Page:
The Pentagon issued fresh warnings Wednesday that China's military expansion could stir up new tensions and provoke dangerous misunderstandings
"The pace and scope of China's sustained military investment have allowed China to pursue capabilities we believe are potentially destabilizing to regional military balances, increase the risk of misunderstanding and miscalculation and may contribute to regional tensions and anxieties," Deputy Assistant Secretary of Defense for East Asia Michael Schiffer said.
"Such capabilities could increase Beijing's options to use military force to gain diplomatic advantage, advance its interests or resolve military disputes in its favor."
The annual survey of defense and security issues involving China has produced a litany of short-term and ongoing concerns in recent years. Past reports have focused on increased overall spending on the military; the enhanced range of ballistic and anti-ship missiles; the military's lack of transparency and expanded power-projection capability; and increased spending on efforts to break into U.S. military computers.
A consistent theme in the reports has been the potential threat the Communist nation's military growth poses to regional stability and to Taiwan in particular.
A classified report was presented to Congress and an 83-page version was made public.
U.S. Rep. Howard P. "Buck" McKeon, chairman of the House Armed Services Committee, said Congress "will review this assessment in greater detail" in the coming weeks but noted two things that stood out in the report:
"First, Beijing's increasing assertiveness and military capabilities, particularly China's ability to deny access to the western Pacific, is of growing concern not only to the United States but to China's neighbors, leading to changes in the military posture of regional actors," the California Republican said in a statement. "This has significant consequences for the security and stability of the region.
"Second, China clearly believes that it can capitalize on the global financial crisis, using the United States' economic uncertainty as a window of opportunity to strengthen China's economic, diplomatic, and security interests," he said.
"Therefore, security in the Pacific could be further jeopardized if our regional allies also come to believe that the United States will sacrifice the presence and capability of the U.S. military in an attempt to control spending," McKeon said. "This is an unacceptable outcome in such a vital region of the globe."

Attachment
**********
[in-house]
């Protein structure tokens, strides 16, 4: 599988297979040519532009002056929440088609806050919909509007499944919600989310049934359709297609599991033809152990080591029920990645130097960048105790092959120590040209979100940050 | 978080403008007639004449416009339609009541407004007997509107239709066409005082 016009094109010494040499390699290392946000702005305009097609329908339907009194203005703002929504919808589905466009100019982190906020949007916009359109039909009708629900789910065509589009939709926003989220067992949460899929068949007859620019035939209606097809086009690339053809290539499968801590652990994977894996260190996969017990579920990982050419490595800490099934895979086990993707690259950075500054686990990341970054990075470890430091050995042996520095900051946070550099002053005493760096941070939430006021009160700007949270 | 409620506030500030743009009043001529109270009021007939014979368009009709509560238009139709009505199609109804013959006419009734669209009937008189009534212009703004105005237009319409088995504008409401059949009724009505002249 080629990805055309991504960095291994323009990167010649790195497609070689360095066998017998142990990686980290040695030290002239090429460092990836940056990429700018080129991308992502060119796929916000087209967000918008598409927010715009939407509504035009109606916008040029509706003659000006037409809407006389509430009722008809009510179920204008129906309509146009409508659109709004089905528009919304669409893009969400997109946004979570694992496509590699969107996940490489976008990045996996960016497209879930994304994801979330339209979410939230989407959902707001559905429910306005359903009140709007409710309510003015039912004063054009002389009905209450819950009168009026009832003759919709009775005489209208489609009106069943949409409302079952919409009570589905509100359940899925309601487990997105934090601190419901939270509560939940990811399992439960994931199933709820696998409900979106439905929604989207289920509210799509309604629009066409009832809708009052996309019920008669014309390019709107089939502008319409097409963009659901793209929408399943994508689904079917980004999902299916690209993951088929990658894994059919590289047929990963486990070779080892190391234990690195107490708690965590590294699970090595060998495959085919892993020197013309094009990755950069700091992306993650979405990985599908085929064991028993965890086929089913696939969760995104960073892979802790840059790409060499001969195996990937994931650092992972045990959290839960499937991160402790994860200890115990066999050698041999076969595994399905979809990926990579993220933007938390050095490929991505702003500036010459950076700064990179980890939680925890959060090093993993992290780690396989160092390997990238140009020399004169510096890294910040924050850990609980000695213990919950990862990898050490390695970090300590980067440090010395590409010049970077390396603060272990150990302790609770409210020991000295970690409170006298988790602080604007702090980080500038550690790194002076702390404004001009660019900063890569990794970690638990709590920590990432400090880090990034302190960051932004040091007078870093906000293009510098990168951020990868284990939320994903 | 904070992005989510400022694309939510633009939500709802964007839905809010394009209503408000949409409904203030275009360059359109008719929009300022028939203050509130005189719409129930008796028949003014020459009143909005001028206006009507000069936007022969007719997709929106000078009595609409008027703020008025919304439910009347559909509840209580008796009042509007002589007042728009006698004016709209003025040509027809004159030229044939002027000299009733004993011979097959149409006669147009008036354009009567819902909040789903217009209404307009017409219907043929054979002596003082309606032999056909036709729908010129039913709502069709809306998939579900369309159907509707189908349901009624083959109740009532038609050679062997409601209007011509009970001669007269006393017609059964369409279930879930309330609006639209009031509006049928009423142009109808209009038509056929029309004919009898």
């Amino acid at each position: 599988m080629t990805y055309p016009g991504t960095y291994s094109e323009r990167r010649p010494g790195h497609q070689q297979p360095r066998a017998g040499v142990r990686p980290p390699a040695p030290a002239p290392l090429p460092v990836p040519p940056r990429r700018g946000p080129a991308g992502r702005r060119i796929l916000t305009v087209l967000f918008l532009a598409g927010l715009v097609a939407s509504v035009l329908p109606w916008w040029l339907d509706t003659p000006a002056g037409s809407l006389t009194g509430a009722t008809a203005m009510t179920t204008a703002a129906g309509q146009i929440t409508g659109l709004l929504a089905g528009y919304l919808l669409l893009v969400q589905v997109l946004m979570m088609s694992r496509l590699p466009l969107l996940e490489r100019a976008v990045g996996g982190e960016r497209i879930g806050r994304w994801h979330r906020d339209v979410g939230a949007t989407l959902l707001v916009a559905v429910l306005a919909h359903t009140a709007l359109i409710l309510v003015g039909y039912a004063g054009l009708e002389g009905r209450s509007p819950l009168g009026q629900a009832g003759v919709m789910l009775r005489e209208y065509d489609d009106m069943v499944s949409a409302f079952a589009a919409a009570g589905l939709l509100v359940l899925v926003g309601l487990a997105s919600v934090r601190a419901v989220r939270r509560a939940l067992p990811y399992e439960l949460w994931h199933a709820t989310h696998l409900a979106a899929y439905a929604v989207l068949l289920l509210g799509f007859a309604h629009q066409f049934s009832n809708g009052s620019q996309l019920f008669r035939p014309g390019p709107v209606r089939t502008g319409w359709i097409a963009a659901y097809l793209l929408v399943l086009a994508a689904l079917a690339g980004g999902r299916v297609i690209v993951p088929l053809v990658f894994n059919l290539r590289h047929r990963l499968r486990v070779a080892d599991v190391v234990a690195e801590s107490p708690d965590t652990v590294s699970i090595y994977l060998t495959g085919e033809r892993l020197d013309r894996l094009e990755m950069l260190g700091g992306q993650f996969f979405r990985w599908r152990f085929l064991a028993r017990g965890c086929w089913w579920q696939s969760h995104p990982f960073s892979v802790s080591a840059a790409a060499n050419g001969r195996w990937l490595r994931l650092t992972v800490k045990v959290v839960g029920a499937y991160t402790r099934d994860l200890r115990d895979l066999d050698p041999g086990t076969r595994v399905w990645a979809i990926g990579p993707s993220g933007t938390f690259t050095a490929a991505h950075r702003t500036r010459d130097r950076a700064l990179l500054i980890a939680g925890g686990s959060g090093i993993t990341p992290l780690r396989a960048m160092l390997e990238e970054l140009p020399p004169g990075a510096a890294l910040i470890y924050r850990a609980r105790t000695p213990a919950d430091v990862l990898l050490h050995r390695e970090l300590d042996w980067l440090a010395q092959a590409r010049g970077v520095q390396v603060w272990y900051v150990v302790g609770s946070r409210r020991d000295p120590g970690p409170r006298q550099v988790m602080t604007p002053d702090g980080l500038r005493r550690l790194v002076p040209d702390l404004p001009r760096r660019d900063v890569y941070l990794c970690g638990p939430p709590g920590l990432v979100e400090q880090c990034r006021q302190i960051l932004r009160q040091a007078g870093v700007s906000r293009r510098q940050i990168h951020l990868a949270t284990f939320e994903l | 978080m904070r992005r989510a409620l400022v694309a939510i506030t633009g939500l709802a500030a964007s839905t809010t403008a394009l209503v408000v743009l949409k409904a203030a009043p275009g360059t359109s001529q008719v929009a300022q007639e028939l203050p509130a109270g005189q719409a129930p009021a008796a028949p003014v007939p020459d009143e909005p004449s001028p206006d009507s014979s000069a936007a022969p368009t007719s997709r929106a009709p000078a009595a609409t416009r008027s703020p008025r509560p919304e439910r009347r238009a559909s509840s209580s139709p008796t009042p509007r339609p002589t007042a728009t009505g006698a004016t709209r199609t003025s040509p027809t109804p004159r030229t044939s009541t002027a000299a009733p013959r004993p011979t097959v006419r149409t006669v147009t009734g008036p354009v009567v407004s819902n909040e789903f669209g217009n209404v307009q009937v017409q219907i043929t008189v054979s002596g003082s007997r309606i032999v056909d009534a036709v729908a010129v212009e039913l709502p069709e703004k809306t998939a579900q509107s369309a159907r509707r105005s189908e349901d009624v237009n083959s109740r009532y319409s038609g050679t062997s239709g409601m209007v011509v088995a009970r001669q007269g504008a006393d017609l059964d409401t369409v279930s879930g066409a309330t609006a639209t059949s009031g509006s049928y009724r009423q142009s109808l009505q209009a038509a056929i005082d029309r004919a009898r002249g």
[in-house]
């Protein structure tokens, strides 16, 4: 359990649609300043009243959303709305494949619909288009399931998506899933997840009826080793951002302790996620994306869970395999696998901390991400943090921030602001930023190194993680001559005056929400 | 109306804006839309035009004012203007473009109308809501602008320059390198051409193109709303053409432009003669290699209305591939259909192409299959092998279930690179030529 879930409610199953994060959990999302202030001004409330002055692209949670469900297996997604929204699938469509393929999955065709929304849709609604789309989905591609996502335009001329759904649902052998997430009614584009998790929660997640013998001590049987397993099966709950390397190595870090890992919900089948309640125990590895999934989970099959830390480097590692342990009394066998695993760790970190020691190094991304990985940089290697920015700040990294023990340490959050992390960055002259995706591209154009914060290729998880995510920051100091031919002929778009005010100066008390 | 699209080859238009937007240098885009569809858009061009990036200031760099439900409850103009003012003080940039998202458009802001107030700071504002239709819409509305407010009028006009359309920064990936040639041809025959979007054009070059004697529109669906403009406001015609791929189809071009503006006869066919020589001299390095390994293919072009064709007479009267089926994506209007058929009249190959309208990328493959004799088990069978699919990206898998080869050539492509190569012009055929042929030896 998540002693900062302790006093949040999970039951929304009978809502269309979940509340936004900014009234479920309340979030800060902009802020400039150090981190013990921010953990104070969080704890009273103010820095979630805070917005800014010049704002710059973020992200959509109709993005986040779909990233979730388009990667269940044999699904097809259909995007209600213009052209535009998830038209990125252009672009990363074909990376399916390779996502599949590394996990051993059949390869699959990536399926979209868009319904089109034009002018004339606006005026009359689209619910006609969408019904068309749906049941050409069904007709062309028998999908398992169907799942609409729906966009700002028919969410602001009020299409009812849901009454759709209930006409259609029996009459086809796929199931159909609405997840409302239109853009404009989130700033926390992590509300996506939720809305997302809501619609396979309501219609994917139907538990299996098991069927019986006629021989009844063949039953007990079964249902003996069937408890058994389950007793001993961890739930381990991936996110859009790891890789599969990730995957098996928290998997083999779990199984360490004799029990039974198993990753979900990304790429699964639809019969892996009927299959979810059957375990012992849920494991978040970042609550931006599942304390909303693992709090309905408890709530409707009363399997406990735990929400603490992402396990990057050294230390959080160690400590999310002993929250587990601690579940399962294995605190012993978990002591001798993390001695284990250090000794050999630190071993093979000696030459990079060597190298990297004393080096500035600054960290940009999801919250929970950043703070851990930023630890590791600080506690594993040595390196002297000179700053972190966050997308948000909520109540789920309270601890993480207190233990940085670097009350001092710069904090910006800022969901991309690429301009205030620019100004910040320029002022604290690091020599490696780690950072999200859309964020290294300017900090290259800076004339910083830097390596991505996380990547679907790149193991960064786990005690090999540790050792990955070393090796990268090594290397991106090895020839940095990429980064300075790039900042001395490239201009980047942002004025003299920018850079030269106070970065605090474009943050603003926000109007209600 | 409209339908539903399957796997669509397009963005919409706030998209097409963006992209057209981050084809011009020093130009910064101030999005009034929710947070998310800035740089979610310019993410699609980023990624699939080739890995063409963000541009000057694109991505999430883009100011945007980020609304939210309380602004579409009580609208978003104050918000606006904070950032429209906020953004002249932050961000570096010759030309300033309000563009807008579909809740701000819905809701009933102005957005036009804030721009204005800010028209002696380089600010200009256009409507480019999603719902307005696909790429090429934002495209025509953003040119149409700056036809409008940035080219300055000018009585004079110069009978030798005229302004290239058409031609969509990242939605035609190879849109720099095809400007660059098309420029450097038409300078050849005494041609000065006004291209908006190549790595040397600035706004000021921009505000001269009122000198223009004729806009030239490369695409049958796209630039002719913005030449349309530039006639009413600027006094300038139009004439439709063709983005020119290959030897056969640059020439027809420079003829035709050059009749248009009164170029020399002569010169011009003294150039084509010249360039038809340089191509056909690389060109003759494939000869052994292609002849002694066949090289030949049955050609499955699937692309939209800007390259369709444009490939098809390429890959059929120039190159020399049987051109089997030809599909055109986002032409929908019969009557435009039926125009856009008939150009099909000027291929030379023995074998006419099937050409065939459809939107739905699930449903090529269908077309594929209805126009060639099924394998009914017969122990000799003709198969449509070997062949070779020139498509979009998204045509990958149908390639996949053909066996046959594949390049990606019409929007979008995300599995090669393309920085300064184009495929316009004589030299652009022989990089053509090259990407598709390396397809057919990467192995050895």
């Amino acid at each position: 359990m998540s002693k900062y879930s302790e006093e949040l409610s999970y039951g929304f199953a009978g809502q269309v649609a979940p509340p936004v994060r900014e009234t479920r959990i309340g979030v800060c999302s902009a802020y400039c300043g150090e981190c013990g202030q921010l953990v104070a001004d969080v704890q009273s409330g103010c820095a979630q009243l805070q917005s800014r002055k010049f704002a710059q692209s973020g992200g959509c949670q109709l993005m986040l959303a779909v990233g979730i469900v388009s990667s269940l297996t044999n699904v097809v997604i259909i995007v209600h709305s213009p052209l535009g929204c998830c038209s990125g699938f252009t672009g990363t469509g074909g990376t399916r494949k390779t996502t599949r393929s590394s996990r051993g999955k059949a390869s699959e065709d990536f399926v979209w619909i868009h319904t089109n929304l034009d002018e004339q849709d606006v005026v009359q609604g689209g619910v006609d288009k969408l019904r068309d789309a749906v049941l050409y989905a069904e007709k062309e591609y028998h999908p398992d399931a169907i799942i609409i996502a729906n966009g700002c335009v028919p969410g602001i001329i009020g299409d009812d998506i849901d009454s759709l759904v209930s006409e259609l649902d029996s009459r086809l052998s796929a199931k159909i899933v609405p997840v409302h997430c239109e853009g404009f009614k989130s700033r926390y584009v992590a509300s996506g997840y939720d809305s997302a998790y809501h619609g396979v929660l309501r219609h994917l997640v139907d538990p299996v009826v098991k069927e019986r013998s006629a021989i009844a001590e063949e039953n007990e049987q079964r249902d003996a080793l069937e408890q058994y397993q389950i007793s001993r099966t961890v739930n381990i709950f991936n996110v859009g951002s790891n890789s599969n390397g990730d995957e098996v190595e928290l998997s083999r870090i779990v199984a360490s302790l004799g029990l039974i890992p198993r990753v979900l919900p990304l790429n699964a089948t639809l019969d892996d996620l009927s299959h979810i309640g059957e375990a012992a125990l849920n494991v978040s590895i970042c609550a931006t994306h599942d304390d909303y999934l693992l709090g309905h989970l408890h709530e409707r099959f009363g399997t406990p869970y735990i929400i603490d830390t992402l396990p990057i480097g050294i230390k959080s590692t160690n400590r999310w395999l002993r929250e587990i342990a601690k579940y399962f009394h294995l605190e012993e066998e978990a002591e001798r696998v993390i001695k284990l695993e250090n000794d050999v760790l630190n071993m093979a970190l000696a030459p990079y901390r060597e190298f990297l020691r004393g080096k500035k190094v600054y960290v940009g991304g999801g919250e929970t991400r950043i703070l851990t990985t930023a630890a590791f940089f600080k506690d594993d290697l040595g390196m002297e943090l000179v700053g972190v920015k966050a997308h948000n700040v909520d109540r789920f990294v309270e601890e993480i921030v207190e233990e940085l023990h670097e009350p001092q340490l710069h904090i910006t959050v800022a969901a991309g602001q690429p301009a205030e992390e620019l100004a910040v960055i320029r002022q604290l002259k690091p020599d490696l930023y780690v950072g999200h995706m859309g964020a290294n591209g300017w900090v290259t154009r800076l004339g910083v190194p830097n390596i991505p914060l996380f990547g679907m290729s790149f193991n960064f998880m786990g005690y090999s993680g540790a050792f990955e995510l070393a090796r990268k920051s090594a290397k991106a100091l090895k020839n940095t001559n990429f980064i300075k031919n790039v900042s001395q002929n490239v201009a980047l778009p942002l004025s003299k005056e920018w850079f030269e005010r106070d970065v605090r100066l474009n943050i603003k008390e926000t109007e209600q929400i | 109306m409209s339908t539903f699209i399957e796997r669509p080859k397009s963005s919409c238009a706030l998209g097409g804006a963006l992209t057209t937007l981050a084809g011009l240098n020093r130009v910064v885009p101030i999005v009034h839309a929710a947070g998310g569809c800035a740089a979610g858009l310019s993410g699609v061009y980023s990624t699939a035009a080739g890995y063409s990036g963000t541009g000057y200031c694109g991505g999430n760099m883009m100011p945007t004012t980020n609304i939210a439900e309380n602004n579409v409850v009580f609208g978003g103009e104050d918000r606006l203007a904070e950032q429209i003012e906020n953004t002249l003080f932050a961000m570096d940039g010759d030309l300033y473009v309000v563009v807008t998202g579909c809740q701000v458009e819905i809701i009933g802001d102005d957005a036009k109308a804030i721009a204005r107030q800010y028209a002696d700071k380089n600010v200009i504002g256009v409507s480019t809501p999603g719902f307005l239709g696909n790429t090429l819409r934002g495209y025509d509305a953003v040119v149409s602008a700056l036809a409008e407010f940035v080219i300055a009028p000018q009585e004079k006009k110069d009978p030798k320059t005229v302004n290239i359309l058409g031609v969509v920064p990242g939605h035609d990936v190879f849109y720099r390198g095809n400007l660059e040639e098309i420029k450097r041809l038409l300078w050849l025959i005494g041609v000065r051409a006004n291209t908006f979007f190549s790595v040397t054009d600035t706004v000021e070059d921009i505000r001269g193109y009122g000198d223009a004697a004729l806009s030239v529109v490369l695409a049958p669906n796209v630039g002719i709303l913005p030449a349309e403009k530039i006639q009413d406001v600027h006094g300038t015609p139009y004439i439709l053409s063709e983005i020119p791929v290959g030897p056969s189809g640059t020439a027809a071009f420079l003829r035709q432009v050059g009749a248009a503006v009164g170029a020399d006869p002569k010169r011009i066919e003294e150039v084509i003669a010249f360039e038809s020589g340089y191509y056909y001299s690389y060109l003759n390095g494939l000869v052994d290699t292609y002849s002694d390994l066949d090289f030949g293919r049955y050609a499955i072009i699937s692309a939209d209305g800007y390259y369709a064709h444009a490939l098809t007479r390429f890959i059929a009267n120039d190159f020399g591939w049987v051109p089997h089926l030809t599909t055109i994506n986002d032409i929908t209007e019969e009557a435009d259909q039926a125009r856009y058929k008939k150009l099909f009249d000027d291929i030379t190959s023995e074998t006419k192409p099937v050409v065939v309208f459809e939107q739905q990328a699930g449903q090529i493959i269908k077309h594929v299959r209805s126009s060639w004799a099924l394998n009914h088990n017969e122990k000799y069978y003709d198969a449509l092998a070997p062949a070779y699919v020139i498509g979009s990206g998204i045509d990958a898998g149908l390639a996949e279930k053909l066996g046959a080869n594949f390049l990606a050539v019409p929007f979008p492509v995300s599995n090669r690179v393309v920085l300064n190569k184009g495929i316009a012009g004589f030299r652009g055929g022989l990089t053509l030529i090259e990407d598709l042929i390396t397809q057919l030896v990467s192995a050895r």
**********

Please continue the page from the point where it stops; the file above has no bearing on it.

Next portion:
The Pentagon report called for new efforts to share military information with Beijing, and it praised China for international involvement in such areas as humanitarian and disaster relief and countering pirates.
But the U.S. continues to voice its concerns about a steady Chinese military buildup, including testing of a stealth fighter jet, sea trials of an aircraft carrier it purchased and rebuilt and development of new capabilities under the seas, in space and online.
"There are very real questions, given the overall trends and trajectory in the scope and the scale of China's military modernization efforts," Schiffer said at the Pentagon. "I wouldn't put it on any one particular platform or any one particular system."
He predicted that China would continue to develop the aircraft carrier it bought from Ukraine in 1998 and its combat capability, as well as build new ships.
"We do think China is undertaking an effort to build its own indigenous aircraft carriers," Schiffer said. "I won't speculate on the number, but likely more than one, being developed in the future."
The report said China's economic development and expanding scientific and technology base "facilitated a comprehensive and ongoing military modernization program."
And that larger, newer military could change China's role. "China's modernized military could be put to use in ways that increase China's ability to gain diplomatic advantage to resolve disputes in its favor," the report said.
U.S. support for Taiwan continues to be a source of tension between the U.S. and China. "Beijing is developing capabilities intended to deter, delay or deny possible U.S. support for the island in the event of conflict," the report said. "The balance of cross-(Taiwan) Strait military forces and capabilities continues to shift in the Mainland's favor."